ZHANGJIAKOU, China — Eileen Gu has a way of attracting attention, and a growing habit of creating dramatic effect.
Gu, the 18-year-old freestyle skier from California who is competing for China, arrived at the slopestyle course on Tuesday, looking for a second gold medal at these Winter Games.
Fans braved subzero temperatures to root her on, waving small flags and oohing with every one of her tricks. Cameras and heads were aimed in her direction constantly. Commotion followed her around the slope.
Just as she did a week earlier when she won big air in stirring, come-from-behind fashion, Gu had a chance to win it in the end. Just as she did then, she handled the pressure and landed a big score.
This time, though, Gu fell just short of the gold medal. She could not quite match the top score of Mathilde Gremaud of Switzerland, leaving Gu with a silver medal that did not seem to dent her enthusiasm or the spirits of those she has charmed.
“It really came down to the last run — again,” Gu said, chewing on a steamed bun. “I don’t know why I keep doing that to myself.”
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She joked that it was especially stressful for her mother, Yan Gu, who was raised in Beijing and migrated to the United States about 30 years ago. Eileen Gu was born and raised in California and announced in 2019 that she would compete for China rather than the United States.
“I’m happy I was able to push through and turn that pressure into fuel, and it feels so, so good,” Gu said. “My goal coming into the Olympics was to have one gold and have one more podium in a different event. I’ve already met that goal, and going into my strongest event.”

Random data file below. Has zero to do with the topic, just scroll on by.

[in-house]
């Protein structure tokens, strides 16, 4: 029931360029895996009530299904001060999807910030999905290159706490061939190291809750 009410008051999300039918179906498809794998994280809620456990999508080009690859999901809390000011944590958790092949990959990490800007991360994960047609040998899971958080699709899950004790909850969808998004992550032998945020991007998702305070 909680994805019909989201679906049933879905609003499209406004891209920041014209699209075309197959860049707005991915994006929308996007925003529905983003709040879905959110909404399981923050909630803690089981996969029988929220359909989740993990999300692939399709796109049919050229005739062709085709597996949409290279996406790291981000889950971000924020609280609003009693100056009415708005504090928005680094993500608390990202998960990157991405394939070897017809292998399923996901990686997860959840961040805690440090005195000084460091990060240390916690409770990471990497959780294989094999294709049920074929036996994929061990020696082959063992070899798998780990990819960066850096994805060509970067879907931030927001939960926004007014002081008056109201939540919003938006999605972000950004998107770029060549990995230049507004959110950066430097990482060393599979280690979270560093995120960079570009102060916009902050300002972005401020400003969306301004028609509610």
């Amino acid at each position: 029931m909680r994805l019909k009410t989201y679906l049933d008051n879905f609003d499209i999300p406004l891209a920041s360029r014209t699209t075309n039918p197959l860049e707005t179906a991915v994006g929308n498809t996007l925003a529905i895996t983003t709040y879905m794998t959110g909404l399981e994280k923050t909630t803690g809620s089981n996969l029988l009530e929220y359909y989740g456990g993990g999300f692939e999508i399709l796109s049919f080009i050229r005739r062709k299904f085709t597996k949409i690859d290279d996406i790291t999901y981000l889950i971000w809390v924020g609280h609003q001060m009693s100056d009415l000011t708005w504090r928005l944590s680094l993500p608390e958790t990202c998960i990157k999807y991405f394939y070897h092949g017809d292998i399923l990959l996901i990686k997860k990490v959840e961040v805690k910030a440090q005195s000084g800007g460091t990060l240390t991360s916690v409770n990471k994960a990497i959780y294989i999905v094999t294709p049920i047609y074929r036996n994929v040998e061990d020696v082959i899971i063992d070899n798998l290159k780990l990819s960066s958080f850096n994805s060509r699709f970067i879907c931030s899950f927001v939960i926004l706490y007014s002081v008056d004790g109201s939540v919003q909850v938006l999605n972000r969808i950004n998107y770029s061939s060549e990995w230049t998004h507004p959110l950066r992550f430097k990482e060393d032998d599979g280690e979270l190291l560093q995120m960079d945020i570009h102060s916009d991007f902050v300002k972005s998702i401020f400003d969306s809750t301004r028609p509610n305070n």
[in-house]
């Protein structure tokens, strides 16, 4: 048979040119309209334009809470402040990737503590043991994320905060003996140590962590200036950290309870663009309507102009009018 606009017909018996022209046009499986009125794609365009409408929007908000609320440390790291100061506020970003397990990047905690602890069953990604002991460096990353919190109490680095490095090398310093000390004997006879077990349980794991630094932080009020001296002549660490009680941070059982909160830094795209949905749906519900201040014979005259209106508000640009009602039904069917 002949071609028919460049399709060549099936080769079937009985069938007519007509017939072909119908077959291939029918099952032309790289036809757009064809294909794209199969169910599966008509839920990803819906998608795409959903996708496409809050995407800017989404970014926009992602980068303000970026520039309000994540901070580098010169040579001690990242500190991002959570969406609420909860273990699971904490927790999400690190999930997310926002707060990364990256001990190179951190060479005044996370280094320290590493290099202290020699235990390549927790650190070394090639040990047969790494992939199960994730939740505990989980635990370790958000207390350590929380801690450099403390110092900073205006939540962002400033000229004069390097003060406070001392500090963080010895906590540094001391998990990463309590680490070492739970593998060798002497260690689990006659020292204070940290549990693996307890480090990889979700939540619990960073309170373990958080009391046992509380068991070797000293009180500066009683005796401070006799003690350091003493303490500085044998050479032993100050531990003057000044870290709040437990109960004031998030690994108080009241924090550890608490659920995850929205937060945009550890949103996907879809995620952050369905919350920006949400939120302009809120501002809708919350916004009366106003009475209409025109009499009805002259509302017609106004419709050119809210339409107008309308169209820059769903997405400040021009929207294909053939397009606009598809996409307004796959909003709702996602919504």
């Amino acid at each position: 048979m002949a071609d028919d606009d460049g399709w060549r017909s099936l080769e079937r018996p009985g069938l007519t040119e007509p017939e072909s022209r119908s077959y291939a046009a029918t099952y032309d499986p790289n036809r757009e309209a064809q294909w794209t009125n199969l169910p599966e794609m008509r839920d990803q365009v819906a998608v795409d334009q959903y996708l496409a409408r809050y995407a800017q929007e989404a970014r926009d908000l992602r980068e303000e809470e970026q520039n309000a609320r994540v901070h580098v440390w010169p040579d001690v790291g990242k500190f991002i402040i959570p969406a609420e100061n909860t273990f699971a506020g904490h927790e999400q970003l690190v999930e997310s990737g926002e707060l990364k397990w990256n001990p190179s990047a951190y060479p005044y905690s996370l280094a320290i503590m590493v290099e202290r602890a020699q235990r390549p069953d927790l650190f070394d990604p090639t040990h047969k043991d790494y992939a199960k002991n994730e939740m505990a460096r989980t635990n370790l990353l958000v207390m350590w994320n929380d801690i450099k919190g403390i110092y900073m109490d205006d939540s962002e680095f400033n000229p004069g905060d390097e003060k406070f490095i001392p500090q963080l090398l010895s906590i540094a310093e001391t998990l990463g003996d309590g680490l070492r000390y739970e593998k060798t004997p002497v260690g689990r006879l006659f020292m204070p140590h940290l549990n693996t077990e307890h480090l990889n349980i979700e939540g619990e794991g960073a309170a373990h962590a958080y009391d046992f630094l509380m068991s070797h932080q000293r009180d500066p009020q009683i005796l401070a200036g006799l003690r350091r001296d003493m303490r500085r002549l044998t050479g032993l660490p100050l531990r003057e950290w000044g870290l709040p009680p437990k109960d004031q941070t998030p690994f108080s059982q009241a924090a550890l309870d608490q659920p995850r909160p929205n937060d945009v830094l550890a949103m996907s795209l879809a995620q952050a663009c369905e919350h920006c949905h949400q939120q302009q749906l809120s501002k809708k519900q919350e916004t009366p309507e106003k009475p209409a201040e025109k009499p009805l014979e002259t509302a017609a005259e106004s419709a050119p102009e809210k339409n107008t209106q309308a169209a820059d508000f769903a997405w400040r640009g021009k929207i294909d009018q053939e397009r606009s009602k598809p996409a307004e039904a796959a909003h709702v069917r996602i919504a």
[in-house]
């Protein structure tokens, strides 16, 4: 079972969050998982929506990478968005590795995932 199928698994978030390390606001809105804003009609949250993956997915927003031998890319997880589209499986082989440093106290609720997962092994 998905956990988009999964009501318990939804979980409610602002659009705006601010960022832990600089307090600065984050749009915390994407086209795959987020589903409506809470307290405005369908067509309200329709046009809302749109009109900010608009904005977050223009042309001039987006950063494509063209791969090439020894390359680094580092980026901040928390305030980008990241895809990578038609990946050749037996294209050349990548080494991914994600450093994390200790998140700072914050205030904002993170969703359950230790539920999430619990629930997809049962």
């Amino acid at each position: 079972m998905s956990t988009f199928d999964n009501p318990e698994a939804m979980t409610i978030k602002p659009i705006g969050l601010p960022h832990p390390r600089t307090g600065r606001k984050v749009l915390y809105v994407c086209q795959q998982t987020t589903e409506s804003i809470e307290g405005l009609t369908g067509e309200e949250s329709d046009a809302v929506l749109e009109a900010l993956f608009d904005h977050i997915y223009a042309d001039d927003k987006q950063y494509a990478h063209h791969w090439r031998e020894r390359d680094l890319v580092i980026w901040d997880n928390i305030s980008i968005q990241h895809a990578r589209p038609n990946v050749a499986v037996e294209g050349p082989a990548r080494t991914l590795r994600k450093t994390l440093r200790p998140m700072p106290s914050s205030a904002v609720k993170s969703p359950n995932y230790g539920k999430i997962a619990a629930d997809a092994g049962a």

She rushed through interviews because she was late to practice for that event, the halfpipe. Qualifications are scheduled for Thursday, and Gu is a favorite to win.
Gremaud’s victory over Gu and a deep field on the slopestyle course felt like a surprise, even to her, but it should not have. She won the Olympic silver medal in 2018, but had been overshadowed this past season by Gu and Gu’s biggest rival, Kelly Sildaru of Estonia. Sildaru earned the bronze on Tuesday.
Gremaud scored 86.56 on her second of three runs, in a competition where only the best score matters. She then watched Gu, Sildaru and others get two chances to beat it. No one did.
“I definitely did not expect that,” Gremaud said. “But it’s a great feeling now.”
Eleven freeskiing finalists took turns trying to navigate the slopestyle course, which has proved itself a formidable foe during these Winter Games.
The series of rails and obstacles followed by three sets of big jumps, all built in snow in a manner to evoke the Great Wall, has both dazzled and befuddled some of the best skiers and snowboarders.
Gu landed a middling run the first time, then fell off the third rail on her second attempt. When she took her final turn, she was in eighth. She stood at the top of the course, took a series of slow, deep breaths, then plunged her hopes, and those of China, down the hill.